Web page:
Kelvin Droegemeier is a professor in the School of Meteorology at the University of Oklahoma and director of the university's Center for Analysis and Prediction of Storms. This article is a shortened version of one to appear in the Bulletin of the American Meteorological Society.
With the completed installation of of 120 National Weather Service (NWS) WSR-88D (NEXRAD) Doppler radarsand additional NEXRAD radars sponsored by the Department of Defense and Federal Aviation Administration also in placethe United States now has a unique observing system that provides nearly continuous single- Doppler radar coverage across the continental United States. The superb sensitivity and sophisticated processing algorithms of these radars, and advanced user training, have led to a substantial improvement in the identification and short-term warning of hazardous weather.
Although the NEXRAD radars were intended as real-time surveillance systems, scientists soon recognized their value for research, especially that of full-volume, full-precision base data (also known as Level II data; the number differentiates them from the unarchived raw Level I data and the Level III products known as NIDS). As an interim strategy for archiving the Level II data for researchers and other users, the NWS outfitted each radar with an 8-mm tape cartridge recording system.
|Figure 1. Overlay of NEXRAD radars and Abilene universities. The average distance between a NEXRAD and the nearest Abilene university is only 56 miles (80 kilometers).|
For many years, The National Climatic Data Center (NCDC) has been making base data available, via these tapes, to the national atmospheric science community. Unfortunately, this process is extremely human-resource intensive (six steps are required to process a single tape), costly (the retrieval of a single data set covering several weeks can cost thousands of dollars), slow (obtaining a single data set can take several weeks), and unreliable (the national data archival rate for NWS radars is only 65%, due in large part to the use of tape recording systems that were not designed for continuous use in the field).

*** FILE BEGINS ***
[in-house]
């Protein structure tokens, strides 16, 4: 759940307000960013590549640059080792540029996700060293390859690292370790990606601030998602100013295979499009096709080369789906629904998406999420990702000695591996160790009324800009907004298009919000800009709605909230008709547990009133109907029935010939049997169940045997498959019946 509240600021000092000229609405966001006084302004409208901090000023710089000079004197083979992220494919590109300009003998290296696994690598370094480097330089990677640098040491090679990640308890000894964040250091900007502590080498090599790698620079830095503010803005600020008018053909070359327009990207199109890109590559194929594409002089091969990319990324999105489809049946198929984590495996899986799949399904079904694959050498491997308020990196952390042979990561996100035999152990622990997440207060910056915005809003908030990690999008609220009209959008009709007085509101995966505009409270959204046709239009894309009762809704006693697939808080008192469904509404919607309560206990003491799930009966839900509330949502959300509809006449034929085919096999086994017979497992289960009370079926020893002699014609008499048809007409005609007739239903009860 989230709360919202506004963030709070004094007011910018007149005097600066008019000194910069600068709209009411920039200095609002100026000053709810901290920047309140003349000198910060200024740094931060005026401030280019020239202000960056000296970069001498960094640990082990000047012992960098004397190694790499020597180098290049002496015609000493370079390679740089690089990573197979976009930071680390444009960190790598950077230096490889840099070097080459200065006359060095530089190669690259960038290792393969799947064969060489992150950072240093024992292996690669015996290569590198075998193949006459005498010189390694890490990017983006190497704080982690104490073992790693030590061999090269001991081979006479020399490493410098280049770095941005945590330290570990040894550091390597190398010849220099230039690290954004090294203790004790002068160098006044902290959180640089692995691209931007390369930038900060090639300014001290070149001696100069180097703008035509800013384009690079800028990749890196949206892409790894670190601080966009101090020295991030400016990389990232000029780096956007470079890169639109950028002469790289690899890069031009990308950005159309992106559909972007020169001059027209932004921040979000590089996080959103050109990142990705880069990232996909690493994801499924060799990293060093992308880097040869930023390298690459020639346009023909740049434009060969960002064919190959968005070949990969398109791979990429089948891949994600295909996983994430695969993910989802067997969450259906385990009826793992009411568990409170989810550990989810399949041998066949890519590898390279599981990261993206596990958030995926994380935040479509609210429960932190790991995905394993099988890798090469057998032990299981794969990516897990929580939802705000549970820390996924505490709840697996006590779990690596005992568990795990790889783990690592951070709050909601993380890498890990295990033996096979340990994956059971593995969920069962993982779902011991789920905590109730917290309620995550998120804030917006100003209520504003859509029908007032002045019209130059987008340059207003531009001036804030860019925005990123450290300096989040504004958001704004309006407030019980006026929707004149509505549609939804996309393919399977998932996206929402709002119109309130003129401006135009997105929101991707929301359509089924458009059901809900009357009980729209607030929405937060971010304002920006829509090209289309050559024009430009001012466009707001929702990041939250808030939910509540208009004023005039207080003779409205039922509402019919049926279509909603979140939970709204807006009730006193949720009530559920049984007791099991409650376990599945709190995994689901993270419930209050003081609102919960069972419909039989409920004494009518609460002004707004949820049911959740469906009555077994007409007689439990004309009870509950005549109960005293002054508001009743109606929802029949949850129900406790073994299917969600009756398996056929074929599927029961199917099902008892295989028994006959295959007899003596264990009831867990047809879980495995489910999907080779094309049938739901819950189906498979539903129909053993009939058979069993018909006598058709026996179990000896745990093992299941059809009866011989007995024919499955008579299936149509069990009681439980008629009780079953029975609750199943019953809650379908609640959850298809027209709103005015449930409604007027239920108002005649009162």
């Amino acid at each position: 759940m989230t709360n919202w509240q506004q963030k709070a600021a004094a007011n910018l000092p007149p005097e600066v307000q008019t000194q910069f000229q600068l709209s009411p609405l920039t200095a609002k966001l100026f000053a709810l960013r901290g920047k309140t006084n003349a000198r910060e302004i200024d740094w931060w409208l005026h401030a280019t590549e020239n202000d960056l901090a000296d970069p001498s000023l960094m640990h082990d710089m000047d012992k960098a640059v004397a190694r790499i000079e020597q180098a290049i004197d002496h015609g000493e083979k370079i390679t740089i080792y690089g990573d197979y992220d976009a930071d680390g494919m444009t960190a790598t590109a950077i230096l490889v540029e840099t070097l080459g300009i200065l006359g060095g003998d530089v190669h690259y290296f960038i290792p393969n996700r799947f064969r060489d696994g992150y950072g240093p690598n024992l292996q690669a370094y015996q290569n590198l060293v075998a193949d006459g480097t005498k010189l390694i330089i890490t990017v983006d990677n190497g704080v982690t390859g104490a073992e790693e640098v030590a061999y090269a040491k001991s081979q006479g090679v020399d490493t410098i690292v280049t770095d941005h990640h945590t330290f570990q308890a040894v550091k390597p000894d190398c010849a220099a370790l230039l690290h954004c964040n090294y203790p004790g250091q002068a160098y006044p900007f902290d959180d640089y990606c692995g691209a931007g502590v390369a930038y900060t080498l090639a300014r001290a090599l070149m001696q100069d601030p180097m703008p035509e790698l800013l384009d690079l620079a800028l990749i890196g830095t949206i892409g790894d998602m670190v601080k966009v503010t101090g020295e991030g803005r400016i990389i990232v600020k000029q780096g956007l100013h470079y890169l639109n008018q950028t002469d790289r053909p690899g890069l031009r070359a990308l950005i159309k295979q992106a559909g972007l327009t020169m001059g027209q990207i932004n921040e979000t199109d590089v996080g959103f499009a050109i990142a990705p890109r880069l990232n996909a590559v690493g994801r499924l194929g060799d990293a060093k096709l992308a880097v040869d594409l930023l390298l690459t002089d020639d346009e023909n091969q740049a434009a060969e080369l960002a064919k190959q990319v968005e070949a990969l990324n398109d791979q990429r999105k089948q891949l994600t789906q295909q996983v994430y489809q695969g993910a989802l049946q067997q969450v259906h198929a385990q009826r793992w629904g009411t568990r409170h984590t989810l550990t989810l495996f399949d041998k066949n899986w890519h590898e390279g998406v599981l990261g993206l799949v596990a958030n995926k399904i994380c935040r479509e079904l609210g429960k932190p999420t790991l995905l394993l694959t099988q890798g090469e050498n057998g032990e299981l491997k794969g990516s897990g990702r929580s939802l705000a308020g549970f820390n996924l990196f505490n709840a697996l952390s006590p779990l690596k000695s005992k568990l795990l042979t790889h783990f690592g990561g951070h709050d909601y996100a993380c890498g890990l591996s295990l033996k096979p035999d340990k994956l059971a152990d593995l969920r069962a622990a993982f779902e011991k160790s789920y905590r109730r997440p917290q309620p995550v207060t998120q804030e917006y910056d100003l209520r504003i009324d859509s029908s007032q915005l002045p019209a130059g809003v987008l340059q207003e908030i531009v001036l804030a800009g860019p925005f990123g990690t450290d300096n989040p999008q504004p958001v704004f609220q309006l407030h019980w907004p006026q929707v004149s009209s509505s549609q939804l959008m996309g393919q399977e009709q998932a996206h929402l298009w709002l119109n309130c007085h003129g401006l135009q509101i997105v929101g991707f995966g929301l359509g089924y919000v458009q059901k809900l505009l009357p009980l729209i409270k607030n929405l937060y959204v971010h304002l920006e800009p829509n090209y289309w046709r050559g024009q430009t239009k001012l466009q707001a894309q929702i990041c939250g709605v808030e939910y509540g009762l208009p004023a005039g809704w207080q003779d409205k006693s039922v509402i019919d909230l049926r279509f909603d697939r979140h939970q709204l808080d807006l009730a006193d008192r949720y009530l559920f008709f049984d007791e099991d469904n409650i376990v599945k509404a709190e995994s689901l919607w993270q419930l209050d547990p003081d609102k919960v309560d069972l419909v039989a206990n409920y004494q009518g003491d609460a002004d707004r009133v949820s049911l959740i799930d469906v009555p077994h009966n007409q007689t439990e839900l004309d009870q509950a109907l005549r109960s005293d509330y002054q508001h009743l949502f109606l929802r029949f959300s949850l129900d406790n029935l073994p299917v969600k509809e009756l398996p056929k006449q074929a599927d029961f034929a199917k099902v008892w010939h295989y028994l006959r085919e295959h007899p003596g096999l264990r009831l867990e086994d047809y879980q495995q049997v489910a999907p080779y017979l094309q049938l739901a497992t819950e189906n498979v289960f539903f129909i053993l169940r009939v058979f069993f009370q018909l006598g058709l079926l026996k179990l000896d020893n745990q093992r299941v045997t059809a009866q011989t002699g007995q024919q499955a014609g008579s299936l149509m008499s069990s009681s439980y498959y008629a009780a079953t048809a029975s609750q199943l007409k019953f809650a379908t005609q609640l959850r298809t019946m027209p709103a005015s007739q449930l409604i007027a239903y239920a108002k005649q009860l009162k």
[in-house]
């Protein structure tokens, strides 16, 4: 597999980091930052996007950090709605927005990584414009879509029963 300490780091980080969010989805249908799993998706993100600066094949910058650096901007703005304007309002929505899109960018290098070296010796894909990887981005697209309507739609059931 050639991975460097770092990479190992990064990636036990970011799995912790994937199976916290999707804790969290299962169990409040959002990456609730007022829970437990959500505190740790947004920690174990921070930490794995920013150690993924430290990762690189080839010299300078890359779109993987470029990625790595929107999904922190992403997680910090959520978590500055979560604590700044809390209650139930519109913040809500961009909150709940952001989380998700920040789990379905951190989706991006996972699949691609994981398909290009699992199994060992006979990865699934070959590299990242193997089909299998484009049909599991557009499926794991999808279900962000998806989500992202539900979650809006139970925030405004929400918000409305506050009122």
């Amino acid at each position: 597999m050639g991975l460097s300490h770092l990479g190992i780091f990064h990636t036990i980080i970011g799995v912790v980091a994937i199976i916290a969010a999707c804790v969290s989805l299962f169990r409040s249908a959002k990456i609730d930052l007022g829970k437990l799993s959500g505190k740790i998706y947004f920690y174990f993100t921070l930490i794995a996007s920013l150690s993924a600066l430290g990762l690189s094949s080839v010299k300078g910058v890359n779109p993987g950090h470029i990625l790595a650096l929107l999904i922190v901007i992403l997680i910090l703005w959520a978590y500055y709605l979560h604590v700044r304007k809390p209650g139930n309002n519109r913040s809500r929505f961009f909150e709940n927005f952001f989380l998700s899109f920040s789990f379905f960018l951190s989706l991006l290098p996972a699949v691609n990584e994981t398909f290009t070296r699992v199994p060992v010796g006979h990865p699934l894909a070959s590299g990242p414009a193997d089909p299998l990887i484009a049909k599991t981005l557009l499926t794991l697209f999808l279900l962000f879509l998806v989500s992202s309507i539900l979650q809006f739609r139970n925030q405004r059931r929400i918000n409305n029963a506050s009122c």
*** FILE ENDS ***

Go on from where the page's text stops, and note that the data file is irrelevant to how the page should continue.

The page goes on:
To provide real-time base data for evaluation in storm-scale numerical weather prediction, and to begin addressing the problem of archiving base data over the long haul at the NCDC, the Center for Analysis and Prediction of Storms (CAPS) at the University of Oklahoma joined forces in 1998 with UCAR, the University of Washington, the National Severe Storms Laboratory (NSSL), and the WSR-88D Operational Support Facility to establish the Collaborative Radar Acquisition Field Test (CRAFT). Funded initially by a grant from the Oklahoma State Regents for Higher Education, CRAFT is an experiment in the real-time compression and Internet-based transmission of NEXRAD base data from multiple radars. The initial test bed of six radars has been delivering data continuously for over a year with virtually no outages. These radars are located at Oklahoma City and Tulsa, Oklahoma; Fort Smith, Arkansas; and Fort Worth, Lubbock, and Amarillo, Texas.
CRAFT leverages two important infrastructures to achieve low-cost, reliable transmission of base data in real time. The first is the Unidata Local Data Manager (LDM) software, created by UCAR, which runs on standard PCs or workstations. LDM is used by many universities and by several elements of the NWS to acquire meteorological data. It has the ability not only to transmit data onto the Internet from a given node, but to pass on data from other nodes as well.